This is the only collection in the What’s Her Story exhibit that is not from the Autry’s collection. These posters were collected in the aftermath of the Los Angeles Women’s March of January 21, 2017, and are now part of a collection at the University of Southern California Libraries. At the second event in 2018, archivists were in the fray, collecting at the march site. The Women’s March in Los Angeles was one of hundreds held across the United States and around the world, making it one of the largest protests held in a single day. Hand-made posters and art by those who marched embody the spirit of the event and support the Women’s March mission to harness the political power of diverse women and their communities to create transformative social change.
Native Voices at the Autry
Founded in 1994 by Randy Reinholz (Choctaw) and Jean Bruce Scott, Native Voices at the Autry is the country’s only Equity theatre company devoted exclusively to developing and producing new works for the stage by Native American, Alaska Native, Native Hawaiian, and First Nations playwrights. The Autry became home to this resident theatre company in 1999 and the home of their institutional archives in 2013. The archives include stories by such Native women playwrights as Carolyn Dunn (Muskogee Creek, Cherokee), Diane Glancy (Cherokee), Joy Harjo (Mvskoke/Creek Nation), Marie Clements (Métis), and Arigon Starr (Kickapoo). Read more about these and Native Voices artists in the blog story Women’s Stories Found in the Native Voices Archives and register for the premiere of Super Indian (volume 2) by by Arigon Star.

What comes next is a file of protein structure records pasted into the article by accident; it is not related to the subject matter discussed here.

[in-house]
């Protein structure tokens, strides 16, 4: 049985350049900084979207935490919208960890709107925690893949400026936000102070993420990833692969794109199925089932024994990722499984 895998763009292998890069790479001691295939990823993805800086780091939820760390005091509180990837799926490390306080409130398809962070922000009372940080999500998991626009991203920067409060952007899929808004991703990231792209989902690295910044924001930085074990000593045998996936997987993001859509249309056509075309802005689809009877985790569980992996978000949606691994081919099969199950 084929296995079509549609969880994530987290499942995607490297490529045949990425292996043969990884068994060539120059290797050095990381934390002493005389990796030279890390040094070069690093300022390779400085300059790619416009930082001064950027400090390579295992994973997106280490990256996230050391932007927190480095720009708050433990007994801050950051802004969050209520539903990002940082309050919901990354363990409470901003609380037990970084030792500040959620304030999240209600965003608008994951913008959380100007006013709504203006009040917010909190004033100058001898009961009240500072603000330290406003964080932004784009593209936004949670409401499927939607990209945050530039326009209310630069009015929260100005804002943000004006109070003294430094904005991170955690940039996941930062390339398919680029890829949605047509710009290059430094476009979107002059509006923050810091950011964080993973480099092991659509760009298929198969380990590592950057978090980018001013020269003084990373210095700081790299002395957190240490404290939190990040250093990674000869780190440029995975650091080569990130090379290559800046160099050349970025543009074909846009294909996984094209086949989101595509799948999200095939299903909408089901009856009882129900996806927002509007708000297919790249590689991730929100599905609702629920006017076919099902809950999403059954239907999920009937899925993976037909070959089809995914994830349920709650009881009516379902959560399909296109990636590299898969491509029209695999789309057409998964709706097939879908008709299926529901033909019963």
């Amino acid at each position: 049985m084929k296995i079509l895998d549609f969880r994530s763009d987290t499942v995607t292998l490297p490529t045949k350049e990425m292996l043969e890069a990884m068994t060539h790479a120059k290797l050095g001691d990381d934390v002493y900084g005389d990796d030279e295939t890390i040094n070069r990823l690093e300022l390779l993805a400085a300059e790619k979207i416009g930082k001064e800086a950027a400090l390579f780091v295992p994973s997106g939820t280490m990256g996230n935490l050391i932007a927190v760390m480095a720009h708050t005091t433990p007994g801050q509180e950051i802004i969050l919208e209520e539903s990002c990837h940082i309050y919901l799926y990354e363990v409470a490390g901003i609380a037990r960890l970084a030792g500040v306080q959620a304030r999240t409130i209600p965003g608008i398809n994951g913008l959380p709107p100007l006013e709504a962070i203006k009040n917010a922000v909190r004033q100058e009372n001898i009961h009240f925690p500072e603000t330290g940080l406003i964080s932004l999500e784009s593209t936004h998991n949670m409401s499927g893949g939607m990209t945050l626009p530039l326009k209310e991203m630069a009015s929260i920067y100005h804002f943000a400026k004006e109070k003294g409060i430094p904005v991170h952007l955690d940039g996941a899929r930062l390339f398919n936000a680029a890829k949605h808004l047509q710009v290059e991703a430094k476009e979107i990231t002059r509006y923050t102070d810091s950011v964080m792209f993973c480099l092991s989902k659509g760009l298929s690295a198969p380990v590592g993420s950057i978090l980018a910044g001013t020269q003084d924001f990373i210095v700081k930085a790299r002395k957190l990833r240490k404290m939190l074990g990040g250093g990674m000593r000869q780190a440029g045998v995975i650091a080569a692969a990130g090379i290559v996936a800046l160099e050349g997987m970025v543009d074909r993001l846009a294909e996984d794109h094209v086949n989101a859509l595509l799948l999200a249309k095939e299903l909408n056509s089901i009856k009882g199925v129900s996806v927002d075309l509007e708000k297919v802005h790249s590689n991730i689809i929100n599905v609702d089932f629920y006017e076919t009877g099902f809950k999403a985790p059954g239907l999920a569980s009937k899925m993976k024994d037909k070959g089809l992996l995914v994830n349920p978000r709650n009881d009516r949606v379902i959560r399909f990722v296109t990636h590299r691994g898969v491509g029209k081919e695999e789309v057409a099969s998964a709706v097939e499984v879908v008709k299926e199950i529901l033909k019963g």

Women’s Stories from the Autry’s Collecting Community History Initiative (CCHI)
The Autry Museum is creating a contemporary archive to support communities in the West by collecting, cataloging, and preserving moments of history—past and present. This digital archive acknowledges history as ever present. The public is invited to share creative practices and ways of staying connected during the COVID-19 pandemic, such as journal entries, recipes, and pictures of face masks. CCHI has received hundreds of submissions with images and personal narratives about COVID-19, Black Lives Matter, and the November 2020 election. The What’s Her Story exhibition features CCHI images that represent the contemporary women’s stories captured in the last year.
The What’s Her Story exhibit includes a photograph of an unidentified woman holding a baby noted as “Hortense Bardasch, 6 months old.” This small (roughly 4” x 3”) and singular archival document demonstrates how the existence of archives can determine which women’s stories are easily told and which need to be amplified through further research. The date of the photo, the location of the photographer, and the family name of Bardasch can be used as clues to follow. With the aid of a genealogist, the Autry librarians and archivists will be conducting more research on this photo to hopefully uncover more of the story behind the “unidentified woman.”
To learn more, visit the What’s Her Story exhibition site and the Revealing Women in the Archives blog stories. You can also share your women’s stories on social media by using the hashtag #ArchivingWomen on Twitter and Instagram.